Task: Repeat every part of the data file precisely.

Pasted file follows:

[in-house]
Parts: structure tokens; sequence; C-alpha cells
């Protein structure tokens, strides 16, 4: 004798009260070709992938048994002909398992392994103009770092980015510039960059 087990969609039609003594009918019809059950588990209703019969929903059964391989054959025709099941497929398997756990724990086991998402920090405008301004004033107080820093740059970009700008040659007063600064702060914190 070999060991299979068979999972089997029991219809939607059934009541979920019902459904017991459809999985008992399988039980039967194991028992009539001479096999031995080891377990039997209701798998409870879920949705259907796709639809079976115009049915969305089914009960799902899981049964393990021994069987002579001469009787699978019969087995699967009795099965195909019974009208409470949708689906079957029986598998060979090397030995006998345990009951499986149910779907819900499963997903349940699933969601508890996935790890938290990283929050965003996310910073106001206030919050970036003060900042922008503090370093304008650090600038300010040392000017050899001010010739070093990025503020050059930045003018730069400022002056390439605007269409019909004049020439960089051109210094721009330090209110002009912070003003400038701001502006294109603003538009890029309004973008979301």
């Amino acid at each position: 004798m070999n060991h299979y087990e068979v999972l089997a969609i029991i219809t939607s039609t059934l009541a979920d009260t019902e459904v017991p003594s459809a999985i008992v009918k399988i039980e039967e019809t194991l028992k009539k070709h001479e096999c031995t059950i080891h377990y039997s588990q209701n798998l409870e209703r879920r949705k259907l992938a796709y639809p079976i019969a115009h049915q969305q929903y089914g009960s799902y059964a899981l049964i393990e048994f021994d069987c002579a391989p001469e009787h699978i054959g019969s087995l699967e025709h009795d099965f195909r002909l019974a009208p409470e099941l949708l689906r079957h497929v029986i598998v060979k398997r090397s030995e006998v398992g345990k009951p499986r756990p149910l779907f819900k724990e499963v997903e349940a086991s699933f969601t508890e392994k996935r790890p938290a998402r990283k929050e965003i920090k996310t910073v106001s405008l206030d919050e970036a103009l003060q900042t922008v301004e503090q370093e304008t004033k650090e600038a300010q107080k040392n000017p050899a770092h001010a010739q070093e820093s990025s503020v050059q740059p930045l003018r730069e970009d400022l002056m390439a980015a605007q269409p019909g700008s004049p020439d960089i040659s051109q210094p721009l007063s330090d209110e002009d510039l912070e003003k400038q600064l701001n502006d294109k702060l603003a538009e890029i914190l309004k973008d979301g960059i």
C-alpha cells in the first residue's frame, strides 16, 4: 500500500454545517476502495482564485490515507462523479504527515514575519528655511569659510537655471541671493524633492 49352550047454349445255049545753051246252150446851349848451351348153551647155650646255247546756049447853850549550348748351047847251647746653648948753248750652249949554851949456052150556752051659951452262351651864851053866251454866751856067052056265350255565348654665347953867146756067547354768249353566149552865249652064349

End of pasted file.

[in-house]
Parts: structure tokens; sequence; C-alpha cells
């Protein structure tokens, strides 16, 4: 004798009260070709992938048994002909398992392994103009770092980015510039960059 087990969609039609003594009918019809059950588990209703019969929903059964391989054959025709099941497929398997756990724990086991998402920090405008301004004033107080820093740059970009700008040659007063600064702060914190 070999060991299979068979999972089997029991219809939607059934009541979920019902459904017991459809999985008992399988039980039967194991028992009539001479096999031995080891377990039997209701798998409870879920949705259907796709639809079976115009049915969305089914009960799902899981049964393990021994069987002579001469009787699978019969087995699967009795099965195909019974009208409470949708689906079957029986598998060979090397030995006998345990009951499986149910779907819900499963997903349940699933969601508890996935790890938290990283929050965003996310910073106001206030919050970036003060900042922008503090370093304008650090600038300010040392000017050899001010010739070093990025503020050059930045003018730069400022002056390439605007269409019909004049020439960089051109210094721009330090209110002009912070003003400038701001502006294109603003538009890029309004973008979301």
């Amino acid at each position: 004798m070999n060991h299979y087990e068979v999972l089997a969609i029991i219809t939607s039609t059934l009541a979920d009260t019902e459904v017991p003594s459809a999985i008992v009918k399988i039980e039967e019809t194991l028992k009539k070709h001479e096999c031995t059950i080891h377990y039997s588990q209701n798998l409870e209703r879920r949705k259907l992938a796709y639809p079976i019969a115009h049915q969305q929903y089914g009960s799902y059964a899981l049964i393990e048994f021994d069987c002579a391989p001469e009787h699978i054959g019969s087995l699967e025709h009795d099965f195909r002909l019974a009208p409470e099941l949708l689906r079957h497929v029986i598998v060979k398997r090397s030995e006998v398992g345990k009951p499986r756990p149910l779907f819900k724990e499963v997903e349940a086991s699933f969601t508890e392994k996935r790890p938290a998402r990283k929050e965003i920090k996310t910073v106001s405008l206030d919050e970036a103009l003060q900042t922008v301004e503090q370093e304008t004033k650090e600038a300010q107080k040392n000017p050899a770092h001010a010739q070093e820093s990025s503020v050059q740059p930045l003018r730069e970009d400022l002056m390439a980015a605007q269409p019909g700008s004049p020439d960089i040659s051109q210094p721009l007063s330090d209110e002009d510039l912070e003003k400038q600064l701001n502006d294109k702060l603003a538009e890029i914190l309004k973008d979301g960059i």
C-alpha cells in the first residue's frame, strides 16, 4: 500500500454545517476502495482564485490515507462523479504527515514575519528655511569659510537655471541671493524633492 49352550047454349445255049545753051246252150446851349848451351348153551647155650646255247546756049447853850549550348748351047847251647746653648948753248750652249949554851949456052150556752051659951452262351651864851053866251454866751856067052056265350255565348654665347953867146756067547354768249353566149552865249652064349